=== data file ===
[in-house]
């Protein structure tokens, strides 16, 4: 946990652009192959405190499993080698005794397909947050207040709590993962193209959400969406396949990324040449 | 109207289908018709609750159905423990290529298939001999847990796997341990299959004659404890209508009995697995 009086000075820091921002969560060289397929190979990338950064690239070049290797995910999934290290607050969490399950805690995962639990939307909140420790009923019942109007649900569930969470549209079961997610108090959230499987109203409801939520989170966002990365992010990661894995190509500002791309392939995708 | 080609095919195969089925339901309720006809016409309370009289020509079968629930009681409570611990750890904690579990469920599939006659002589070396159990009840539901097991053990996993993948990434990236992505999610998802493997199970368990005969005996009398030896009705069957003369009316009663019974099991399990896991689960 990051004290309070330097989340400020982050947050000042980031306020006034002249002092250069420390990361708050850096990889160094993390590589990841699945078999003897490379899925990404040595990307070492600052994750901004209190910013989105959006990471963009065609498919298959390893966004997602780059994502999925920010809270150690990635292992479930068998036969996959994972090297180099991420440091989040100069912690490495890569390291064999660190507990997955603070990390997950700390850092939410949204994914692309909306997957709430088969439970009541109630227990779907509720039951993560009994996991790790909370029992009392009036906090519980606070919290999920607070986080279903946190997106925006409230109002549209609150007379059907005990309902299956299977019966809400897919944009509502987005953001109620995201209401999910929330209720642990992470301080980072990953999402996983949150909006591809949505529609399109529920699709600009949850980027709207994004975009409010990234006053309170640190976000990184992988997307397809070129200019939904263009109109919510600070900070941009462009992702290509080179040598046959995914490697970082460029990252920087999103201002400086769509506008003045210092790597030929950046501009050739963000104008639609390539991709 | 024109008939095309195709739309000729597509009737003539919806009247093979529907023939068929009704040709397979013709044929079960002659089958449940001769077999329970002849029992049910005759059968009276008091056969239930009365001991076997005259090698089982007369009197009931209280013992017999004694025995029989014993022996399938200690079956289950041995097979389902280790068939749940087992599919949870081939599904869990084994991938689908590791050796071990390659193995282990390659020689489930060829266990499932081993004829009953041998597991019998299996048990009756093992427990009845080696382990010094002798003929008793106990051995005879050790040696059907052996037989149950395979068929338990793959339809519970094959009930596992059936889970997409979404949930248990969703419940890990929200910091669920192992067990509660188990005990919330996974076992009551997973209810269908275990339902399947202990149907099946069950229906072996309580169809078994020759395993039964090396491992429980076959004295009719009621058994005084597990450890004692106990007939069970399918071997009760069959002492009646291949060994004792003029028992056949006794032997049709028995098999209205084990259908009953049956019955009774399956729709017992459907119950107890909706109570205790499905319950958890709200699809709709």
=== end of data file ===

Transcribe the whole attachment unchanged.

[in-house]
């Protein structure tokens, strides 16, 4: 946990652009192959405190499993080698005794397909947050207040709590993962193209959400969406396949990324040449 | 109207289908018709609750159905423990290529298939001999847990796997341990299959004659404890209508009995697995 009086000075820091921002969560060289397929190979990338950064690239070049290797995910999934290290607050969490399950805690995962639990939307909140420790009923019942109007649900569930969470549209079961997610108090959230499987109203409801939520989170966002990365992010990661894995190509500002791309392939995708 | 080609095919195969089925339901309720006809016409309370009289020509079968629930009681409570611990750890904690579990469920599939006659002589070396159990009840539901097991053990996993993948990434990236992505999610998802493997199970368990005969005996009398030896009705069957003369009316009663019974099991399990896991689960 990051004290309070330097989340400020982050947050000042980031306020006034002249002092250069420390990361708050850096990889160094993390590589990841699945078999003897490379899925990404040595990307070492600052994750901004209190910013989105959006990471963009065609498919298959390893966004997602780059994502999925920010809270150690990635292992479930068998036969996959994972090297180099991420440091989040100069912690490495890569390291064999660190507990997955603070990390997950700390850092939410949204994914692309909306997957709430088969439970009541109630227990779907509720039951993560009994996991790790909370029992009392009036906090519980606070919290999920607070986080279903946190997106925006409230109002549209609150007379059907005990309902299956299977019966809400897919944009509502987005953001109620995201209401999910929330209720642990992470301080980072990953999402996983949150909006591809949505529609399109529920699709600009949850980027709207994004975009409010990234006053309170640190976000990184992988997307397809070129200019939904263009109109919510600070900070941009462009992702290509080179040598046959995914490697970082460029990252920087999103201002400086769509506008003045210092790597030929950046501009050739963000104008639609390539991709 | 024109008939095309195709739309000729597509009737003539919806009247093979529907023939068929009704040709397979013709044929079960002659089958449940001769077999329970002849029992049910005759059968009276008091056969239930009365001991076997005259090698089982007369009197009931209280013992017999004694025995029989014993022996399938200690079956289950041995097979389902280790068939749940087992599919949870081939599904869990084994991938689908590791050796071990390659193995282990390659020689489930060829266990499932081993004829009953041998597991019998299996048990009756093992427990009845080696382990010094002798003929008793106990051995005879050790040696059907052996037989149950395979068929338990793959339809519970094959009930596992059936889970997409979404949930248990969703419940890990929200910091669920192992067990509660188990005990919330996974076992009551997973209810269908275990339902399947202990149907099946069950229906072996309580169809078994020759395993039964090396491992429980076959004295009719009621058994005084597990450890004692106990007939069970399918071997009760069959002492009646291949060994004792003029028992056949006794032997049709028995098999209205084990259908009953049956019955009774399956729709017992459907119950107890909706109570205790499905319950958890709200699809709709």